Fortunately for the pilot, 2 amateur radio operators Guillermo Guerra OA4DTU and Giancario Passalacqua OA4DSN, were still on frequency and able to respond to the aircraft. Together they communicated via HF with the aircraft and by telephone with the Ocean Air Control who have control of aircraft movements in the 32 million square kilometre Pacific Ocean Area off the coast of Chile.
Meanwhile other amateur radio operators rejoined the frequency ready to provide assistance if necessary.
OAC were already in a state of alert since losing communications with the aircraft and as the backup HF communications system at Easter Island was out of service.
After 10 or so phone calls between the amateurs and OAC, providing aircraft position reports and advising weather conditions over a period of 3 hours, VHF communications was established with the control tower on Easter Island, and the aircraft made a successful approach and landing.
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Article written by Tecsun radios Australia from Source: qrznow.com
Do you enjoy listening to shortwave and have noticed the frequencies used by your favourite broadcaster change twice a year? Interestingly there is a scientific reason behind this.
Shortwave travels long distances because of its unique way of propagating. The transmission is beamed upwards towards the sky where it is reflected back down to earth spanning a huge distance between the two points. In good conditions a single transmitter is able to reach millions of listeners around the world.
This is what makes shortwave unique and incredibly effective, especially to remote audiences as well as to areas where news and information is highly controlled.
As a general rule, higher frequencies (SW) work best during daylight hours and summer time while lower frequencies (MW) work better in darkness – before dawn and during the long winter evenings.
This same frequency can not be used all year round because as the seasons change the number of daylight hours at any location can directly affect the optimum frequency band. This is because the energy from the Sun required to ionise reflective layers in the upper atmosphere is directly impacted by the sunlight hours available. So seasonal changes causing shorter sunlight hours will affect daily propagation of a higher frequency, and so a lower frequency will need to be chosen to provide similar coverage during the period of shorter days.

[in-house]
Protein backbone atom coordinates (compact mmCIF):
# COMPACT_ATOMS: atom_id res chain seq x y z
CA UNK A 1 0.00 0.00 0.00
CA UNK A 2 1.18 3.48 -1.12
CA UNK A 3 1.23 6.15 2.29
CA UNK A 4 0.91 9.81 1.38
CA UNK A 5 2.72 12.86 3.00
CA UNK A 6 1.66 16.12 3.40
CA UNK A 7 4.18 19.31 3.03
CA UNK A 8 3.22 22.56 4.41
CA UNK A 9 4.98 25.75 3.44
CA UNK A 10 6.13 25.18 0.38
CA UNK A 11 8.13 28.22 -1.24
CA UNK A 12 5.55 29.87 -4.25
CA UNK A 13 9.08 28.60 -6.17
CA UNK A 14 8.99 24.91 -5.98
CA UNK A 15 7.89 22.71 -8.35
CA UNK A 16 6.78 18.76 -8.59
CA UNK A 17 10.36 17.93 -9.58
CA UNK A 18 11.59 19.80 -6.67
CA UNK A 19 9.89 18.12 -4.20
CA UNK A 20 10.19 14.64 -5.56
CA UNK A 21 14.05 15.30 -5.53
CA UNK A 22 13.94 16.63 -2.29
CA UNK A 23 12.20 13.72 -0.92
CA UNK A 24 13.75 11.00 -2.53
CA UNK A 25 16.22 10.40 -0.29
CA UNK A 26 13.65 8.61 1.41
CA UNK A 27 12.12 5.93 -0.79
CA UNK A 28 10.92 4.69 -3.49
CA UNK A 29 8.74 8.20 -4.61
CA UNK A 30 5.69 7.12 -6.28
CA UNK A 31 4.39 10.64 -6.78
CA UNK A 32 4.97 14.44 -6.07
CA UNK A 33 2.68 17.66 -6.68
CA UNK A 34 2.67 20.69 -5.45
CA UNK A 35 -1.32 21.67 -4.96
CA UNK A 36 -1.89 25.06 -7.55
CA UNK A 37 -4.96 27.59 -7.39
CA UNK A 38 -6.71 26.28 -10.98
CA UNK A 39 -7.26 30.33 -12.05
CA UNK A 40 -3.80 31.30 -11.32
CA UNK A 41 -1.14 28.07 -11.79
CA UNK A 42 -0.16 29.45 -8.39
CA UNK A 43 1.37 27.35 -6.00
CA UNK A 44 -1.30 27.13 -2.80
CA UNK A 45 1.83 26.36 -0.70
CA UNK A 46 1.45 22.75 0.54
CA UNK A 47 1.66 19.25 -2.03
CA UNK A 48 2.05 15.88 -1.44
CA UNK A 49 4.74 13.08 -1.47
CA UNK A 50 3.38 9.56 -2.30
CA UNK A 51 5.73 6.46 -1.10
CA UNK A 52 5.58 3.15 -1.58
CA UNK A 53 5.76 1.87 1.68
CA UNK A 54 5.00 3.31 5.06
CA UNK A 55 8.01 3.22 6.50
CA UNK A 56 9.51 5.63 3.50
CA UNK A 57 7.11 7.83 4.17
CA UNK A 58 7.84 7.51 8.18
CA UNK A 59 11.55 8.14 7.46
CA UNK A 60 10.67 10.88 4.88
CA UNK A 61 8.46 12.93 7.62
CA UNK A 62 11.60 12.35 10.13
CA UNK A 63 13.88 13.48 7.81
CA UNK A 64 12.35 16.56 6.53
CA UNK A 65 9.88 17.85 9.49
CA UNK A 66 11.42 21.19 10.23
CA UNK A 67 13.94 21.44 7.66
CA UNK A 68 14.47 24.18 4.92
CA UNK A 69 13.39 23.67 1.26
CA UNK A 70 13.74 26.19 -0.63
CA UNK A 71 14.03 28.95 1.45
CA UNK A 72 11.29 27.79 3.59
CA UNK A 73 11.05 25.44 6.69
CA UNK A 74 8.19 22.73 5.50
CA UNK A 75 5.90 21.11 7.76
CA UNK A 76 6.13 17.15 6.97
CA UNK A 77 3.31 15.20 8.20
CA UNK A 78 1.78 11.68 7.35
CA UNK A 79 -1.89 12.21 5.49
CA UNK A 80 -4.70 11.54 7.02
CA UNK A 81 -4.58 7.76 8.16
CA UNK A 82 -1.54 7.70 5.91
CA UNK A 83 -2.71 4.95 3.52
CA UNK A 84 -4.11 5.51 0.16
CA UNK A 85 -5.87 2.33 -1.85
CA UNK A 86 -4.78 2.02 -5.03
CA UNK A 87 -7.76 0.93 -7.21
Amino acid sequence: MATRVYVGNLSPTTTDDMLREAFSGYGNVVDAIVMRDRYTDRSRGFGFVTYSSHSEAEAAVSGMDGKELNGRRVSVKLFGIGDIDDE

The High Frequency Coordination Committee (HFCC, under the ITU International Telecommunications Union) is the body that has the responsibility to decide when to change shortwave frequencies.They must coordinate these changes with all the major shortwave broadcasters around the World.
To ensure the optimal transmission conditions the HFCC recommend two seasonal frequency schedules – summer and winter – known as the ‘A’ and ‘B’ seasons.
The changeover between seasons is internationally agreed to occur on the last Sunday in March (start of ‘A’ season) and the last Sunday in October (start of ‘B’ season), which coincides with start and end of ‘Daylight Saving’ in many countries, where local time can change.
The changeover ‘A20’ season has just occurred on Sunday 29th March, and the frequencies agreed for all shortwave transmissions will continue until the beginning of the next season ‘B20’, on Sunday 25th October.